The Pittsburgh Steelers got away with one Sunday night, but Terence Garvin won’t.
Late in the first quarter of their 30-20 win over the Cincinnati Bengals at Heinz Field, the Steelers got a punt return touchdown from Antonio Brown that increased their lead to 21-0 and made the visitors’ chance at a comeback minuscule. But the aftermath of that game-changing play was dominated by discussion on the devastating block Pittsburgh’s Garvin laid on Cincinnati punter Kevin Huber.
As you probably know, Huber left the game with a broken jaw and was later found to have a cracked vertebra in his neck as well. NBC replayed the hit many times, and it seemed to be a clean, if brutal play to most football fans.
However, as officiating sites like Football Zebras and eventually the NFL acknowledged, the block should’ve been flagged as unnecessary roughness, since kickers and punters are now considered to be “defenseless” throughout return plays. As such, they receive protection from being hit in the head or neck, or with the crown of the helmet in any part of the body.
The officiating crew missed the infraction, but WLWT-TV in Cincinnati reported Wednesday afternoon that Garvin, a 23-year-old rookie linebacker out of West Virginia University, will be fined $25,000 for the illegal block on Friday. For a first-year player trying to carve out a spot on the Steelers’ depth chart, it’s a significant bit of supplemental discipline.
While our FanSided brethren at Nice Pick, Cowher may disagree, what Garvin did to Huber was unnecessary and a detriment to the game of football. Steelers coach Mike Tomlin said as much as his weekly press conference Tuesday on the South Side, saying “what he’s supposed to do and what transpired…are two different things” when asked about Garvin’s block.
First of all, even though Garvin got his name out in the NFL landscape with his attention-grabbing play, what did it really prove? Brown was already on his way up the middle of the field for the score when Garvin caught Huber in a vulnerable position. Realistically, all Garvin had to do was bump Huber upfield and Brown would continue untouched. It’s unlikely Garvin knew it was the punter he was about to “blow up,” but considering Brown’s quick feet and the clear path to the end zone, there’s no need to try to take a guy’s head off.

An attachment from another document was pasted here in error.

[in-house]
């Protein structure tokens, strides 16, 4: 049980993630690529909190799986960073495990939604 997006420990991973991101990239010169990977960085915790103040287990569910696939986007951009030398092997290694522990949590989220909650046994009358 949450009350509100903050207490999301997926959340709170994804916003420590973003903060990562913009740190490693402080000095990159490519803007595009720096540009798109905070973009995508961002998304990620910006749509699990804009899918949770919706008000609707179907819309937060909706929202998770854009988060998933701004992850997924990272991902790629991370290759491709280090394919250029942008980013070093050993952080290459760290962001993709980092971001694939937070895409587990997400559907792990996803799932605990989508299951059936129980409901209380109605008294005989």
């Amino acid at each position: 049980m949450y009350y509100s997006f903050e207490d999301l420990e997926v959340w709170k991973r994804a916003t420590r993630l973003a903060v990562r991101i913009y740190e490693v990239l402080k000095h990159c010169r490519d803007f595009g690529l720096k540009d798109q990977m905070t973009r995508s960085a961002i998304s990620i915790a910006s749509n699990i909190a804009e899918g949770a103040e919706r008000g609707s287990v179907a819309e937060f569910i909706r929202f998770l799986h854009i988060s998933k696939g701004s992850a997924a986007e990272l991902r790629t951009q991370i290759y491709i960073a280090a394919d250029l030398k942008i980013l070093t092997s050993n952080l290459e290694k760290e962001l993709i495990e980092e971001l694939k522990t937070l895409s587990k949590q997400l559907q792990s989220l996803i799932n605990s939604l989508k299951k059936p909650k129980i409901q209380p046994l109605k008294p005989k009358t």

Football’s a rough game, and it’s not suited for people adverse to contact, but there is such a thing as respect for a fellow human being, no matter the context. Huber has handled his situation well, even using a picture of the hit as his Twitter avatar. Nonetheless, I would hope Garvin realizes the amount of force he employed was extraneous.
Intimidation is part of the game. A hit like Garvin’s might make opposing players be overly cautious against the Steelers in the future; one half-second of hesitation is enough to alter an NFL game, maybe an entire season at this time of year. But you can hit hard without performing amateur oral surgery.
Kudos to the NFL for constantly making changes to keep scenes like Sunday night’s to a minimum. The league’s executives may have liability on their minds more than empathy, but the sport is changing and we can either go along or fall behind.
Anyone still applauding what Garvin did needs to realize football can be great without hits like that.